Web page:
However, before despairing we need to look at some recent history. The very worst recent set of local government results for Labour were in 2017, yet only weeks later in the General Election, Labour reduced the gap to the Conservatives to 2%.
While there cannot have been a single Labour member who did not have an opinion about Jeremy Corbyn by 2017, political activists are a tiny percentage of the whole electorate. For many voters Corbyn was a relatively unknown quantity going into the 2017 General Election; the campaign itself played to his strengths and his favourability ratings improved dramatically in a matter of weeks. But Corbyn came under increased scrutiny during the contentious 2017-19 Parliament, where the lack of Tory majority gave Labour the opportunity to effect change. The more the public saw of him, the more his approval ratings dropped.
Starmer’s problem is exactly the opposite. The large Tory majority has left the Labour leader with little agency over what happens in the UK. Meanwhile, the fact that the Covid pandemic and the government’s response has (understandably) dominated the political agenda in the last year, means that the spotlight has been almost exclusively focused on what the Government is doing and not on what the Opposition is saying about it. The public overwhelmingly approves of the vaccine rollout, and most seem willing to forgive the government its earlier mistakes in the light of this success. Against this background, Labour has struggled to be heard; the result is that 2019 Tory voters have had little reason to change their minds.
There is palpable frustration within Labour that the Opposition has been unable to make an impact against a Prime Minister whose own chief adviser thinks he is unfit for office. There are many who worry that Starmer has not yet presented a coherent vision for a future Labour government and that the result of the next election is now in peril as a result. However it is worth remembering that as late as 2007, David Cameron (then Leader of the Opposition) was supporting Labour’s spending plans, and yet still managed to win the subsequent two elections claiming that Labour had catastrophically overspent. The relative invisibility of opposition means that earlier policy positions (or lack of them) are often not remembered.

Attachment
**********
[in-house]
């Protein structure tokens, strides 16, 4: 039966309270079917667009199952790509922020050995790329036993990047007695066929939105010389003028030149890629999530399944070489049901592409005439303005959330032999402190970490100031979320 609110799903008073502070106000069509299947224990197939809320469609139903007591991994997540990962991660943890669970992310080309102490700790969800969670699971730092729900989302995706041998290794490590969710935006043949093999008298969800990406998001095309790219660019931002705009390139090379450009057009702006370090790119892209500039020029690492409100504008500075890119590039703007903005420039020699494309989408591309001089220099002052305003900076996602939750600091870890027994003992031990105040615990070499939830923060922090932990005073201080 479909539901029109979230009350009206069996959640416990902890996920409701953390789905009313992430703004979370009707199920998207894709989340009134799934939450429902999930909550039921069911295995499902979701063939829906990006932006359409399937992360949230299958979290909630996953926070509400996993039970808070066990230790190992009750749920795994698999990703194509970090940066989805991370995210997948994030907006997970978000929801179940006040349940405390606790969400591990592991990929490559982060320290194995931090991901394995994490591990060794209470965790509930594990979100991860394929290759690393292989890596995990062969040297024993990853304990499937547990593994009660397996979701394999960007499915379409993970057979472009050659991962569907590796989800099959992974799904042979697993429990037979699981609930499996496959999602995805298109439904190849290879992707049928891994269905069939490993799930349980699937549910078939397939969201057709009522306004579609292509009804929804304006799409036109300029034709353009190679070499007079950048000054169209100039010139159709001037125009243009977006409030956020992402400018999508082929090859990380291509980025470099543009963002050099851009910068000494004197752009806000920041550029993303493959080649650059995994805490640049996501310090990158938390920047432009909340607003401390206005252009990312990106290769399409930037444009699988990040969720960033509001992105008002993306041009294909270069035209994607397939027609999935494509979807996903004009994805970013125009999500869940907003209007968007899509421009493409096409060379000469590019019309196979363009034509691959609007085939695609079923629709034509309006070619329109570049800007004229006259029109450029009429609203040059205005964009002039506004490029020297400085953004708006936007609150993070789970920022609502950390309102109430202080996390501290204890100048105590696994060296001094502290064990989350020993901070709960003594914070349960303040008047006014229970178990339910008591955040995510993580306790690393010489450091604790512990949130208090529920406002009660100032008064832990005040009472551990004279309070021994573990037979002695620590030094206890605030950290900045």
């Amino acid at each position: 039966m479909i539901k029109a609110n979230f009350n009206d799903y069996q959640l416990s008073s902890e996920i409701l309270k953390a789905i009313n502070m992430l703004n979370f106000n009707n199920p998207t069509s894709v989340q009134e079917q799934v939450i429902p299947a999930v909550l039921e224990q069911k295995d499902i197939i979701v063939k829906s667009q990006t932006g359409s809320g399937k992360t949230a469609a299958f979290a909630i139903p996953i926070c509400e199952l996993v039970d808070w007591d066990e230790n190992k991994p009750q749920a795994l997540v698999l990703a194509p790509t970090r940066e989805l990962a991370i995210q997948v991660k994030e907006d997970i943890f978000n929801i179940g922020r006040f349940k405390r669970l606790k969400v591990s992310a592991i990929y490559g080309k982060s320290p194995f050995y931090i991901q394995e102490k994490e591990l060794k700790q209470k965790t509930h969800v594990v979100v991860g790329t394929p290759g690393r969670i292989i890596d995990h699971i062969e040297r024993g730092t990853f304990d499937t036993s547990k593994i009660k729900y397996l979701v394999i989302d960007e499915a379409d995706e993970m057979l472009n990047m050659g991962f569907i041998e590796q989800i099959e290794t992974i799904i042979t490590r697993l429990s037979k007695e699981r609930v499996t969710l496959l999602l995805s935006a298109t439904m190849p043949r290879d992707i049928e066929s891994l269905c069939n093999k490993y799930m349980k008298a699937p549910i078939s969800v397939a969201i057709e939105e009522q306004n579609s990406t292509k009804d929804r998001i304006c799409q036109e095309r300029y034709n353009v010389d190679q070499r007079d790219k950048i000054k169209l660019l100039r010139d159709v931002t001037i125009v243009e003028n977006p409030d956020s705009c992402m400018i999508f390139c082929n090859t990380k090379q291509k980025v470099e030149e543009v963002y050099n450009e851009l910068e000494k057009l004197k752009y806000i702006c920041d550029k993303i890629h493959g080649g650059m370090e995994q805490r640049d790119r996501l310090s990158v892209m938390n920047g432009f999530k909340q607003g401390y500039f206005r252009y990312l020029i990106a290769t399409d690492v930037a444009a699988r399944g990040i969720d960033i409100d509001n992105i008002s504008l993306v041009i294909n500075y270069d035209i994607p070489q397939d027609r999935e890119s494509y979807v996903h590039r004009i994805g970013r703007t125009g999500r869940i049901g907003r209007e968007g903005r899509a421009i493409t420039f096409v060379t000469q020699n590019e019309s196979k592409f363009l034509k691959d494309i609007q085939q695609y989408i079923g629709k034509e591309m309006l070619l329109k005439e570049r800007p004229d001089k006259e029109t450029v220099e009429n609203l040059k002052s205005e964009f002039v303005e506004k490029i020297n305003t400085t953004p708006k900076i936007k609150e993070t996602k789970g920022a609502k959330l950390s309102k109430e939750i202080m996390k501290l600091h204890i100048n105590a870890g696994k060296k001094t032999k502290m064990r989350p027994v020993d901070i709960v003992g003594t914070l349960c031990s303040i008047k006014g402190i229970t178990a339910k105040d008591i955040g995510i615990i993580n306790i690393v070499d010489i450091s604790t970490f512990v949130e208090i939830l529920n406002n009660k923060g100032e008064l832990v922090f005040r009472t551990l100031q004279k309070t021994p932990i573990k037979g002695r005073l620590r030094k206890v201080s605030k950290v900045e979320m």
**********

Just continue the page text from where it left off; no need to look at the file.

If Corbyn (who by 2017 had already lost the confidence of 80% of his own MPs) can go into an election and be seen afresh by the voters, then Starmer can certainly do the same. The Chesham & Amersham by-election should also give Labour hope because it demonstrates the fragility of the Tory coalition between many of its traditional wealthy, often liberal voters, and its more working class, socially conservative supporters. The new willingness of Tory Remainers to abandon the Conservatives for the Liberal Democrats must be related to the fact that Corbyn was desperately unpopular with this group, whereas Starmer is much less so.
But it is also crucial that we go into the next election with the right policies and right messaging. We will need a clear narrative describing what a future Labour government would look like and how it would be fundamentally different and better than the current administration. There is absolutely no doubt that it will be an enormous challenge for Labour to even be the largest party in the next Parliament given the scale of the 2019 defeat, but it is not impossible. Don’t panic (yet).